Truth, Inspiration, Hope.

Trump Continues to Poll Strong, Raises $141 Million Following Historic Criminal Conviction

Published: June 3, 2024
Former U.S. President and presumptive Republican nominee for this November’s election, Donald Trump, attends UFC 302 at Prudential Center on June 01, 2024 in Newark, New Jersey. (Image: Luke Hales/Getty Images)

Despite being found guilty on 34 felony counts for falsifying documents, Donald Trump, the presumptive Republican nominee for this November’s presidential election continues to poll strong and has even raked in a reported $141 million in campaign donations between May and the immediate days following his historic conviction.  

The first national surveys following Trump’s conviction, that were released Thursday, continue to show both Trump and Biden in a near dead heat.

An Ipsos/Reuters poll, conducted on May 30th and 31st, directly following the verdict, found that both Biden and Trump would garner 36 percent of the vote, if the election were to be held today. When viewed along party lines, 81 percent of Democrats intend on voting Biden and 82 percent of Republicans plan on voting Trump.

A total of 17 percent of respondents indicated that they are either “much more likely” or “somewhat more likely” to vote for Trump following his conviction.

Twenty percent of respondents said they were “much less likely” to vote for Trump and 57 percent said the verdict “did not influence my likelihood of voting for Trump.”

Of the more than 2,500 people surveyed, 45 percent said that they believed Trump’s prosecution was politically motivated to prevent him from returning to the White House, and 52 percent said the prosecution “was mainly about enforcing laws fairly and upholding the rule of law.”

On the question of whether or not Trump should serve time in prison for his convictions, 46 percent said he should while 51 percent said he shouldn’t.

With five months to go before the election, experts say that there is still a ton of ground to cover and anything could happen.

Charles Franklin, director of the Marquette Law School Poll, told the L.A. Times, “Asking people to predict their behavior in November is asking an awful lot under any circumstances, but especially right now, because there is so much still left to happen, including the debates and the conventions.”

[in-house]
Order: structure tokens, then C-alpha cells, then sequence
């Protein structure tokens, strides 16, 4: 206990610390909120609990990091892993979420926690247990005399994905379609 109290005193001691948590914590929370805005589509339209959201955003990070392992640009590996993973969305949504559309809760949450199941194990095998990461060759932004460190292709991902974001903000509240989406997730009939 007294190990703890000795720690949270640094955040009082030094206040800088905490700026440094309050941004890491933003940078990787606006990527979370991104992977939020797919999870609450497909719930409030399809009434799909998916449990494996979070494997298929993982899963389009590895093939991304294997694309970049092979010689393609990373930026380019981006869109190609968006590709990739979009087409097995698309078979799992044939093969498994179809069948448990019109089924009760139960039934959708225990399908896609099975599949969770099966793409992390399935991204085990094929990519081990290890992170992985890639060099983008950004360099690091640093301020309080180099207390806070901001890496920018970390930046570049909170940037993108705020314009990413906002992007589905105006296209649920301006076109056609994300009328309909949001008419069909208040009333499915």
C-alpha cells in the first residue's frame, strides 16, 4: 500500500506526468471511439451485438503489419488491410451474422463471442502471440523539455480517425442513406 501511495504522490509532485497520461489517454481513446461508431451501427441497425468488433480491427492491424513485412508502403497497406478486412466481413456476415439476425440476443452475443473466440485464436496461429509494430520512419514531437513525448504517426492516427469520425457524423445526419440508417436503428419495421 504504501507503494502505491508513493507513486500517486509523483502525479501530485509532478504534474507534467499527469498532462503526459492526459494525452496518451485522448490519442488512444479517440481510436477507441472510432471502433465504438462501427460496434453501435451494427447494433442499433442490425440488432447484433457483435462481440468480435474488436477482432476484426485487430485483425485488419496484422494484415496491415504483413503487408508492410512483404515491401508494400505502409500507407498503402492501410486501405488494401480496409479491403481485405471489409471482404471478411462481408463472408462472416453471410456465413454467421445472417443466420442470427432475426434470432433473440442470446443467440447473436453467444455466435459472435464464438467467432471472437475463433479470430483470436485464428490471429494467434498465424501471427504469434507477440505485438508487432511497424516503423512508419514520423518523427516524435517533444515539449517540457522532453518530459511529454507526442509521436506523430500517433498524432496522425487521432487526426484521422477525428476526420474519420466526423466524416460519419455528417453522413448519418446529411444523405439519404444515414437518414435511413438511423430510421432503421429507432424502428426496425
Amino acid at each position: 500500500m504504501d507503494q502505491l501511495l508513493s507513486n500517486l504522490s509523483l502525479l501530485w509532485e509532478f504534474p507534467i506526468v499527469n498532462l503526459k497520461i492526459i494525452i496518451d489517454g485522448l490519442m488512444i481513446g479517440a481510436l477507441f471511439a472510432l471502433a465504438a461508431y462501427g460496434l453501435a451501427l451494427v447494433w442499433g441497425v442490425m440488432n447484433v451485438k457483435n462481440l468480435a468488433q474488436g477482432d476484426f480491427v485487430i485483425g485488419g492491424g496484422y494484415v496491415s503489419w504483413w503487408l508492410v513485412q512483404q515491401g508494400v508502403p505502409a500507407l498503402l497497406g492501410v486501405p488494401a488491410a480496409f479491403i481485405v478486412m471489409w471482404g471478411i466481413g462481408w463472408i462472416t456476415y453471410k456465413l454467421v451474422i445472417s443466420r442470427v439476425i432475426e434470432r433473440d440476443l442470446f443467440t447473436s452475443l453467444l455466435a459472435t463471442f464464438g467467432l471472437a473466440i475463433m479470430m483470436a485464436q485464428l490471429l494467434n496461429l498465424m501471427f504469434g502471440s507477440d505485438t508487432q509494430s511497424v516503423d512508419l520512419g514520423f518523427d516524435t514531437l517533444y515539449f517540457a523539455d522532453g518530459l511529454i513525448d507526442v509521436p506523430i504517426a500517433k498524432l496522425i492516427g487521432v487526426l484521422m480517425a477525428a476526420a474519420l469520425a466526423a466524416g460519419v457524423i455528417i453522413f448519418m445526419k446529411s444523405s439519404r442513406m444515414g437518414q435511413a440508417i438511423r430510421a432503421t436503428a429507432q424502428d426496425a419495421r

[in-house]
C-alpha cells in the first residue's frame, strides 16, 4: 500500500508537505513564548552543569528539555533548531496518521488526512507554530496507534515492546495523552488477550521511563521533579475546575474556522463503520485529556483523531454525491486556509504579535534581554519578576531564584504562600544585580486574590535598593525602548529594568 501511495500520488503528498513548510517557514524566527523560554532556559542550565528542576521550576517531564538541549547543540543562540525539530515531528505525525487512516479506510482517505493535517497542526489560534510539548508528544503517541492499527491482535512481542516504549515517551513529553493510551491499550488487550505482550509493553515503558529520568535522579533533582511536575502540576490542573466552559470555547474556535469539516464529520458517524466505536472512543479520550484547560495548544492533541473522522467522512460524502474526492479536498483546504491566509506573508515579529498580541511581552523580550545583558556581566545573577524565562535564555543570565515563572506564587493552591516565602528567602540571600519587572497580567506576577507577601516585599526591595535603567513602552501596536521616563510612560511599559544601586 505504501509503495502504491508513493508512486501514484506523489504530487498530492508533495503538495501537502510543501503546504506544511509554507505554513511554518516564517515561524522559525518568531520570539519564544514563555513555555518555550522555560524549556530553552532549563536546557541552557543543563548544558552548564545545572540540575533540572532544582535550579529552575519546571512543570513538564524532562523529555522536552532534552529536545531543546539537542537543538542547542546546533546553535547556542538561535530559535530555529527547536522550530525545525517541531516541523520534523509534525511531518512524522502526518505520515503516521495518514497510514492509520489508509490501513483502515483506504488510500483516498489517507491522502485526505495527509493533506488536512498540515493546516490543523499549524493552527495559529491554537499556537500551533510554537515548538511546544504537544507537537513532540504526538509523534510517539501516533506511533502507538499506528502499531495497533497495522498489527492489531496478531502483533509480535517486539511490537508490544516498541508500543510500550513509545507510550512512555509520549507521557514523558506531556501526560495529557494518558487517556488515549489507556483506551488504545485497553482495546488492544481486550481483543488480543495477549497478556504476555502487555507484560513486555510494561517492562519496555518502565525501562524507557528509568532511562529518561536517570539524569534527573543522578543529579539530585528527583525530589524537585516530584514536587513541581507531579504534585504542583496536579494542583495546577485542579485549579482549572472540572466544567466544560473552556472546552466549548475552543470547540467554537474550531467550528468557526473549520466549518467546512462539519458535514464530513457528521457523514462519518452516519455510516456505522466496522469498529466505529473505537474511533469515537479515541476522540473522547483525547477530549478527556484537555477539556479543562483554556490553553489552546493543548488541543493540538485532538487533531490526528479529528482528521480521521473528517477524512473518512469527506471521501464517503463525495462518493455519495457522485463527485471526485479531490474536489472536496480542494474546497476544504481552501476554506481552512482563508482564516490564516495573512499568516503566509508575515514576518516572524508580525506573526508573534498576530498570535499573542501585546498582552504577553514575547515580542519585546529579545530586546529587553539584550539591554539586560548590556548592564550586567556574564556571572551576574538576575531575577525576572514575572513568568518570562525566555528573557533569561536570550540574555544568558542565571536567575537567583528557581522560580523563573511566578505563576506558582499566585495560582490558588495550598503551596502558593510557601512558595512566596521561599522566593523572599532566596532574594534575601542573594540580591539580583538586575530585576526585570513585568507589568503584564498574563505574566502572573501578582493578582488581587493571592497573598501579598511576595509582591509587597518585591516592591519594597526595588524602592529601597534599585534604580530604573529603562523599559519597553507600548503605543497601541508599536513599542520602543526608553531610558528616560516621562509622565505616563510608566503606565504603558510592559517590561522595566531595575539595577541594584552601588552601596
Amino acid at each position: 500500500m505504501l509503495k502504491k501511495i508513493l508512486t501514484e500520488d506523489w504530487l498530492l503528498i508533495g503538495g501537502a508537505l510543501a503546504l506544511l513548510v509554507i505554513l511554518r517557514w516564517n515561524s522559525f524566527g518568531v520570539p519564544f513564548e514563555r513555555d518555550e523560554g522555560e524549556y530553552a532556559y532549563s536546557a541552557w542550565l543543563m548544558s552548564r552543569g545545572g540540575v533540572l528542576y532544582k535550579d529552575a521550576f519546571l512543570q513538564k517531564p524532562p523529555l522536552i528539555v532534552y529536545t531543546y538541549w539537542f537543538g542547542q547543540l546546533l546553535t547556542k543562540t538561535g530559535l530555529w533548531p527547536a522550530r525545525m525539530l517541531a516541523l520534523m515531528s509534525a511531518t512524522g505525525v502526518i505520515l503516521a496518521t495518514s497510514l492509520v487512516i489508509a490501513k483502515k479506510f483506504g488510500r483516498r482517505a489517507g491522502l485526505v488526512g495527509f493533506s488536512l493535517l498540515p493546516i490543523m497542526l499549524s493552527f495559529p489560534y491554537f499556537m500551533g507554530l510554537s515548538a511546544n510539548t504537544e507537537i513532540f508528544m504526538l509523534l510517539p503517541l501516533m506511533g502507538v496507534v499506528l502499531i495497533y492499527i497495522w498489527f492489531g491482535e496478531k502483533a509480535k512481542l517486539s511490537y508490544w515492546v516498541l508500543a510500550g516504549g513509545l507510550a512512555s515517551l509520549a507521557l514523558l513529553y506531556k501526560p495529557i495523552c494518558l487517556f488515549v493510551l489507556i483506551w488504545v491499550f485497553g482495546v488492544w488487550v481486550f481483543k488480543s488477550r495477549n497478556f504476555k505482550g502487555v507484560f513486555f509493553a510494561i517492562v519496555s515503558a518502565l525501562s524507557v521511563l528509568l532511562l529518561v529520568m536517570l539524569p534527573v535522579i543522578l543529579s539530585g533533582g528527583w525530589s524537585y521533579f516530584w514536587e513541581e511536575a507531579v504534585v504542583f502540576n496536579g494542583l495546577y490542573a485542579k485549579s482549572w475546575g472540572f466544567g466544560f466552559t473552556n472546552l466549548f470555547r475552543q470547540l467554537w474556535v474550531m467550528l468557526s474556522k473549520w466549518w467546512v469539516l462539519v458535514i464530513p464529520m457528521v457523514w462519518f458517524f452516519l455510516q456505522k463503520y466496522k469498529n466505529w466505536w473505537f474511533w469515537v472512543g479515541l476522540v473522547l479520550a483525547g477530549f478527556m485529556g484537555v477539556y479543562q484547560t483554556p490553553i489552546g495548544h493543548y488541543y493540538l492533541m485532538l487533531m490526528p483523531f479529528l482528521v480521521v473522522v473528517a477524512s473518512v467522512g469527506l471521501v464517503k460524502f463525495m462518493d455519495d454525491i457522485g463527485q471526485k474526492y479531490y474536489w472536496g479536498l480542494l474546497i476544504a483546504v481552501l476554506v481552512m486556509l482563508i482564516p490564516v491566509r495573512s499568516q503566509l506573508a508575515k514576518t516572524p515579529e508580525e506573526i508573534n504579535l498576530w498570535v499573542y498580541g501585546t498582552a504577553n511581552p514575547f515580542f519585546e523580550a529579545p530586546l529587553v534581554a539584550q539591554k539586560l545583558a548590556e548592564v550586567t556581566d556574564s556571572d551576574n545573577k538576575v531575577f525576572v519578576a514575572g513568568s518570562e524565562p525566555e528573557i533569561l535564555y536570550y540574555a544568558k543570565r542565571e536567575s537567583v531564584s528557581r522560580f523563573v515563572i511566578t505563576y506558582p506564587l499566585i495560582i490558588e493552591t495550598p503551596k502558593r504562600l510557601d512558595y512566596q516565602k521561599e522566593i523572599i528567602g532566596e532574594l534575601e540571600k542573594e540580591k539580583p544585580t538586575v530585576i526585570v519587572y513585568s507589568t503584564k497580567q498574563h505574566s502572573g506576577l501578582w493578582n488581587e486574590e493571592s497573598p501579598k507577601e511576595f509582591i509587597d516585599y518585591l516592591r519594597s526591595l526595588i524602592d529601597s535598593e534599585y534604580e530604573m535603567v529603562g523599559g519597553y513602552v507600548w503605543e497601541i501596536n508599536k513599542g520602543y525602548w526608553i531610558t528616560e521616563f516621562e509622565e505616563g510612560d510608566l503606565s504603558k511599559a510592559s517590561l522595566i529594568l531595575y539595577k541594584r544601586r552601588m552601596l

$141 million fundraising haul

In the 24-hours following Trump’s numerous guilty verdicts, his campaign raised a staggering $53 million from two million donations, with a quarter of them coming from first-time donors.

During the trial and immediately following the verdict, the Trump campaign sent out repeated fundraising communications, prompting many to click the “donate” button.

Trump Campaign senior advisers Chris LaCivita and Susie Wiles, cheered on the avalanche of donations saying in a statement, “We are moved by the outpouring of support for President Donald J. Trump. The American people saw right through Crooked Joe Biden’s rigged trial, and sent Biden and Democrats a powerful message — the REAL verdict will come on November 5th.”

“President Trump raised $141 million this month because Americans remember the roaring economy, secure border, and peace through strength at home and abroad under Donald J. Trump, and we will return prosperity and success when he is reelected in November,” they added. 

Trump’s campaign is saying that the fundraising was “nearly double the biggest day ever recorded for the Trump campaign on the WinRed platform,” and emphasized that the guilty verdicts “have awakened the MAGA movement like never before.”

Biden had been regularly outpacing Trump in monthly fundraising up until April this year when Trump began to take the lead. In April, the Trump Campaign raked in $76 million. 

Also in April, Trump managed to attract a record-setting $50.5 million in a single event when top dollar GOP donors attended an event at the Palm Beach, Florida home of billionaire John Paulson. 

As of the end of April however, Biden enjoyed an $84 million to $49 million cash-on-hand advantage. It’s  unclear if this remains the case after Trump’s post-conviction haul.